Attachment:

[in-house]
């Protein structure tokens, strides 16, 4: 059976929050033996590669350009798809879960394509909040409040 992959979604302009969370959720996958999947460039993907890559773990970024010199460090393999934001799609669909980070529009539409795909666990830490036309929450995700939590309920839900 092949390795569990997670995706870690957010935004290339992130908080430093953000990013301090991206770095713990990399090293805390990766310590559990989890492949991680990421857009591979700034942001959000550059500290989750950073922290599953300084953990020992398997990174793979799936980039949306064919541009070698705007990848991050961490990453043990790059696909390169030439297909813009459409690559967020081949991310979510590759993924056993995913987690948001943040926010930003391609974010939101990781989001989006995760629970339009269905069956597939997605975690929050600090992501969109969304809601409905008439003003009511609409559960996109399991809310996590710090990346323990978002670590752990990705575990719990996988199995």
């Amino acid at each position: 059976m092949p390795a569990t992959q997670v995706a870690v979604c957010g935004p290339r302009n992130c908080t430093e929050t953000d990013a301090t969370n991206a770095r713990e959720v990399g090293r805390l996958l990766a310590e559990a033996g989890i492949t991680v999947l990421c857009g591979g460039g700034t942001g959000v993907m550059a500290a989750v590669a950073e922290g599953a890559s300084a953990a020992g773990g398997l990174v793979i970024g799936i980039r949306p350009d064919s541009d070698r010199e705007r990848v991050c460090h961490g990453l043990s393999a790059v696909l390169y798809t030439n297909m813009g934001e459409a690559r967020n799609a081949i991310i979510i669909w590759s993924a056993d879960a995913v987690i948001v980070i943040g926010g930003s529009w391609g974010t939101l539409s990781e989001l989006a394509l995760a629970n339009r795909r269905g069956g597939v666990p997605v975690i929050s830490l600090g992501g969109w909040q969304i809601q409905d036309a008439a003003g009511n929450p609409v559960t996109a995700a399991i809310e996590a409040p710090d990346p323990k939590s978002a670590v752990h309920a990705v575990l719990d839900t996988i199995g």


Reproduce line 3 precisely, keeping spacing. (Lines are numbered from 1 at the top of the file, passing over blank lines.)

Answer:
């Amino acid at each position: 059976m092949p390795a569990t992959q997670v995706a870690v979604c957010g935004p290339r302009n992130c908080t430093e929050t953000d990013a301090t969370n991206a770095r713990e959720v990399g090293r805390l996958l990766a310590e559990a033996g989890i492949t991680v999947l990421c857009g591979g460039g700034t942001g959000v993907m550059a500290a989750v590669a950073e922290g599953a890559s300084a953990a020992g773990g398997l990174v793979i970024g799936i980039r949306p350009d064919s541009d070698r010199e705007r990848v991050c460090h961490g990453l043990s393999a790059v696909l390169y798809t030439n297909m813009g934001e459409a690559r967020n799609a081949i991310i979510i669909w590759s993924a056993d879960a995913v987690i948001v980070i943040g926010g930003s529009w391609g974010t939101l539409s990781e989001l989006a394509l995760a629970n339009r795909r269905g069956g597939v666990p997605v975690i929050s830490l600090g992501g969109w909040q969304i809601q409905d036309a008439a003003g009511n929450p609409v559960t996109a995700a399991i809310e996590a409040p710090d990346p323990k939590s978002a670590v752990h309920a990705v575990l719990d839900t996988i199995g």